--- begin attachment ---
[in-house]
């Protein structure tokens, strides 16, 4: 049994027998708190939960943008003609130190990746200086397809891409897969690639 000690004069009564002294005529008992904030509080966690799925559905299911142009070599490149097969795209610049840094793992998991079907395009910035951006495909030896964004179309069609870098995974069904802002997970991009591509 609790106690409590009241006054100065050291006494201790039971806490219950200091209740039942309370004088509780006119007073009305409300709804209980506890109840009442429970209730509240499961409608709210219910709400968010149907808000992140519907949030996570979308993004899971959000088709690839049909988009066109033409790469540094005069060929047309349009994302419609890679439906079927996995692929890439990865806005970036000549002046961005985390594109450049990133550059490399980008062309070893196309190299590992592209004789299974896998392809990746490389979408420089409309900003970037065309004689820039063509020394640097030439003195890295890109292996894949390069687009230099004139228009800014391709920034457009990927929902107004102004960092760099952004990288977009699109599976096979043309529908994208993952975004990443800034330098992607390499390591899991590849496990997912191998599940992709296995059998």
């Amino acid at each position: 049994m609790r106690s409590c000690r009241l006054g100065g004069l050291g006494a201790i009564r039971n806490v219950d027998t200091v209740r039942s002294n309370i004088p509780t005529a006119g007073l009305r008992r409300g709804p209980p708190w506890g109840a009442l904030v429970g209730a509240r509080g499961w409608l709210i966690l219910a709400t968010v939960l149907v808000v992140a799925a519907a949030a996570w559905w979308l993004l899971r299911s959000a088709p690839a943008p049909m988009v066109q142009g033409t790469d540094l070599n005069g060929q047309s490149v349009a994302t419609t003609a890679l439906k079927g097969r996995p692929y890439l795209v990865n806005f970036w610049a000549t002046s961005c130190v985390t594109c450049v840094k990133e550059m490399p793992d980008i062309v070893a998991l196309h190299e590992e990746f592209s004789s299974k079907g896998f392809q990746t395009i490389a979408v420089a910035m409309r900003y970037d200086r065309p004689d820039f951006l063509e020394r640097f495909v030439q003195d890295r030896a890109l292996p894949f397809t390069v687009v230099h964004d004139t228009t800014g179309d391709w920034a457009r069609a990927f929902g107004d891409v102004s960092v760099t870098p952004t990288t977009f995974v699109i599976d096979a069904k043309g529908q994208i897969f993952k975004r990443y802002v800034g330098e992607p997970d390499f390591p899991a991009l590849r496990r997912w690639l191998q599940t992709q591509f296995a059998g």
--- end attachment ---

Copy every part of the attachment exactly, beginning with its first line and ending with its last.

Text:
[in-house]
């Protein structure tokens, strides 16, 4: 049994027998708190939960943008003609130190990746200086397809891409897969690639 000690004069009564002294005529008992904030509080966690799925559905299911142009070599490149097969795209610049840094793992998991079907395009910035951006495909030896964004179309069609870098995974069904802002997970991009591509 609790106690409590009241006054100065050291006494201790039971806490219950200091209740039942309370004088509780006119007073009305409300709804209980506890109840009442429970209730509240499961409608709210219910709400968010149907808000992140519907949030996570979308993004899971959000088709690839049909988009066109033409790469540094005069060929047309349009994302419609890679439906079927996995692929890439990865806005970036000549002046961005985390594109450049990133550059490399980008062309070893196309190299590992592209004789299974896998392809990746490389979408420089409309900003970037065309004689820039063509020394640097030439003195890295890109292996894949390069687009230099004139228009800014391709920034457009990927929902107004102004960092760099952004990288977009699109599976096979043309529908994208993952975004990443800034330098992607390499390591899991590849496990997912191998599940992709296995059998």
């Amino acid at each position: 049994m609790r106690s409590c000690r009241l006054g100065g004069l050291g006494a201790i009564r039971n806490v219950d027998t200091v209740r039942s002294n309370i004088p509780t005529a006119g007073l009305r008992r409300g709804p209980p708190w506890g109840a009442l904030v429970g209730a509240r509080g499961w409608l709210i966690l219910a709400t968010v939960l149907v808000v992140a799925a519907a949030a996570w559905w979308l993004l899971r299911s959000a088709p690839a943008p049909m988009v066109q142009g033409t790469d540094l070599n005069g060929q047309s490149v349009a994302t419609t003609a890679l439906k079927g097969r996995p692929y890439l795209v990865n806005f970036w610049a000549t002046s961005c130190v985390t594109c450049v840094k990133e550059m490399p793992d980008i062309v070893a998991l196309h190299e590992e990746f592209s004789s299974k079907g896998f392809q990746t395009i490389a979408v420089a910035m409309r900003y970037d200086r065309p004689d820039f951006l063509e020394r640097f495909v030439q003195d890295r030896a890109l292996p894949f397809t390069v687009v230099h964004d004139t228009t800014g179309d391709w920034a457009r069609a990927f929902g107004d891409v102004s960092v760099t870098p952004t990288t977009f995974v699109i599976d096979a069904k043309g529908q994208i897969f993952k975004r990443y802002v800034g330098e992607p997970d390499f390591p899991a991009l590849r496990r997912w690639l191998q599940t992709q591509f296995a059998g």